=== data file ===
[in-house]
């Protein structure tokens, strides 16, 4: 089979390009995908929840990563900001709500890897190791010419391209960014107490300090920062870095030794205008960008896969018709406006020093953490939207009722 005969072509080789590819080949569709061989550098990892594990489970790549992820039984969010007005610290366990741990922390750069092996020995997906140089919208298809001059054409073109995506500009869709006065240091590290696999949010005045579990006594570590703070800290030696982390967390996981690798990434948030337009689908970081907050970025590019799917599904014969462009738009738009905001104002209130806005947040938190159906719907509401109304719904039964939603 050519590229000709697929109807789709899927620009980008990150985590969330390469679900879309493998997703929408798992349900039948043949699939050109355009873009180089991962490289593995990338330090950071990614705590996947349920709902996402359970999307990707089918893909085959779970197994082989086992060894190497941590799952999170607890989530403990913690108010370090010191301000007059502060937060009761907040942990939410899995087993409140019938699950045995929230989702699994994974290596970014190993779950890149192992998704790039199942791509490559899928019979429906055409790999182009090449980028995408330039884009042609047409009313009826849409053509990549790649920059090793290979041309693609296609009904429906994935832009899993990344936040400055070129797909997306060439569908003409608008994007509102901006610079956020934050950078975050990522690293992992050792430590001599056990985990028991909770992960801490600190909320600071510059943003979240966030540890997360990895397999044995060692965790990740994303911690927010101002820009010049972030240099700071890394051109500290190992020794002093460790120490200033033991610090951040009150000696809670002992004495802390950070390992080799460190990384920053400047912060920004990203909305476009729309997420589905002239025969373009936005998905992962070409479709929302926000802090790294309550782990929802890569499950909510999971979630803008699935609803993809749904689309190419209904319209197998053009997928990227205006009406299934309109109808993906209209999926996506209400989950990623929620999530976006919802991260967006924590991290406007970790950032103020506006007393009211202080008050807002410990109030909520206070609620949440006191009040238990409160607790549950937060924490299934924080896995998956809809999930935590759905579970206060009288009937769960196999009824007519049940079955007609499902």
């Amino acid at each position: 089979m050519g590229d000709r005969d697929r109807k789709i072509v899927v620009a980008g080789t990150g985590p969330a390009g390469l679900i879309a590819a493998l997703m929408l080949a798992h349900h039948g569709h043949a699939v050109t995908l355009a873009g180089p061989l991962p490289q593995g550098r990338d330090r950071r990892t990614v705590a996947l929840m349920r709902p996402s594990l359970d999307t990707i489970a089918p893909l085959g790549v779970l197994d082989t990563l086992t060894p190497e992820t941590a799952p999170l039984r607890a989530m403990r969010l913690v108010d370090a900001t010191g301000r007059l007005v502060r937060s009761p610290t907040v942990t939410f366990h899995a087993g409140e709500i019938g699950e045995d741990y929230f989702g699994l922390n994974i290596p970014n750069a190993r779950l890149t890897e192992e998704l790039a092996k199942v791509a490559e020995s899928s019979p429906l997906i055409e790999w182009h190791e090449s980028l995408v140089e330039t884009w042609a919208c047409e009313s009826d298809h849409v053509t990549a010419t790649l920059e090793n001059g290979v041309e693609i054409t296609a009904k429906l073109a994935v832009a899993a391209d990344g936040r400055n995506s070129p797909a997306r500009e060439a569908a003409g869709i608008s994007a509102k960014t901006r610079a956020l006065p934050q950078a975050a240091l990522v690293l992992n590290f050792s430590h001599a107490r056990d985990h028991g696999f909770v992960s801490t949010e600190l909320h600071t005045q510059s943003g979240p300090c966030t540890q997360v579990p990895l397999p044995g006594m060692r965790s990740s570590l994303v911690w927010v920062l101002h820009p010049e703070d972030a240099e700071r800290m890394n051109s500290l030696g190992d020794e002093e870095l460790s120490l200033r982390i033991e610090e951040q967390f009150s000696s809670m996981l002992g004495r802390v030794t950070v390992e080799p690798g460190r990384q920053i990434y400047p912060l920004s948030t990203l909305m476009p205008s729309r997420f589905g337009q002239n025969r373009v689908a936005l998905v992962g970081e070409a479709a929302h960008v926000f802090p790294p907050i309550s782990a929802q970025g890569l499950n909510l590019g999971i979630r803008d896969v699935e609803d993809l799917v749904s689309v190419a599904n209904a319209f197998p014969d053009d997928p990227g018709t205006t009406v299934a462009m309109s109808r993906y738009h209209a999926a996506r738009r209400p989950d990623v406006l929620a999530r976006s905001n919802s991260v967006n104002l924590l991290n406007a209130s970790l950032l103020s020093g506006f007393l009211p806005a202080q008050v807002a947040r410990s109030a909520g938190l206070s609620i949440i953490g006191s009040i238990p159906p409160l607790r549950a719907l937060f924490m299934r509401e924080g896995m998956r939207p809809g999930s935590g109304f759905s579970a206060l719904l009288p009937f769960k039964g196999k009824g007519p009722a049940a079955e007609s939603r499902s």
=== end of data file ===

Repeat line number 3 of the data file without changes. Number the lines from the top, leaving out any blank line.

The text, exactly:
């Amino acid at each position: 089979m050519g590229d000709r005969d697929r109807k789709i072509v899927v620009a980008g080789t990150g985590p969330a390009g390469l679900i879309a590819a493998l997703m929408l080949a798992h349900h039948g569709h043949a699939v050109t995908l355009a873009g180089p061989l991962p490289q593995g550098r990338d330090r950071r990892t990614v705590a996947l929840m349920r709902p996402s594990l359970d999307t990707i489970a089918p893909l085959g790549v779970l197994d082989t990563l086992t060894p190497e992820t941590a799952p999170l039984r607890a989530m403990r969010l913690v108010d370090a900001t010191g301000r007059l007005v502060r937060s009761p610290t907040v942990t939410f366990h899995a087993g409140e709500i019938g699950e045995d741990y929230f989702g699994l922390n994974i290596p970014n750069a190993r779950l890149t890897e192992e998704l790039a092996k199942v791509a490559e020995s899928s019979p429906l997906i055409e790999w182009h190791e090449s980028l995408v140089e330039t884009w042609a919208c047409e009313s009826d298809h849409v053509t990549a010419t790649l920059e090793n001059g290979v041309e693609i054409t296609a009904k429906l073109a994935v832009a899993a391209d990344g936040r400055n995506s070129p797909a997306r500009e060439a569908a003409g869709i608008s994007a509102k960014t901006r610079a956020l006065p934050q950078a975050a240091l990522v690293l992992n590290f050792s430590h001599a107490r056990d985990h028991g696999f909770v992960s801490t949010e600190l909320h600071t005045q510059s943003g979240p300090c966030t540890q997360v579990p990895l397999p044995g006594m060692r965790s990740s570590l994303v911690w927010v920062l101002h820009p010049e703070d972030a240099e700071r800290m890394n051109s500290l030696g190992d020794e002093e870095l460790s120490l200033r982390i033991e610090e951040q967390f009150s000696s809670m996981l002992g004495r802390v030794t950070v390992e080799p690798g460190r990384q920053i990434y400047p912060l920004s948030t990203l909305m476009p205008s729309r997420f589905g337009q002239n025969r373009v689908a936005l998905v992962g970081e070409a479709a929302h960008v926000f802090p790294p907050i309550s782990a929802q970025g890569l499950n909510l590019g999971i979630r803008d896969v699935e609803d993809l799917v749904s689309v190419a599904n209904a319209f197998p014969d053009d997928p990227g018709t205006t009406v299934a462009m309109s109808r993906y738009h209209a999926a996506r738009r209400p989950d990623v406006l929620a999530r976006s905001n919802s991260v967006n104002l924590l991290n406007a209130s970790l950032l103020s020093g506006f007393l009211p806005a202080q008050v807002a947040r410990s109030a909520g938190l206070s609620i949440i953490g006191s009040i238990p159906p409160l607790r549950a719907l937060f924490m299934r509401e924080g896995m998956r939207p809809g999930s935590g109304f759905s579970a206060l719904l009288p009937f769960k039964g196999k009824g007519p009722a049940a079955e007609s939603r499902s």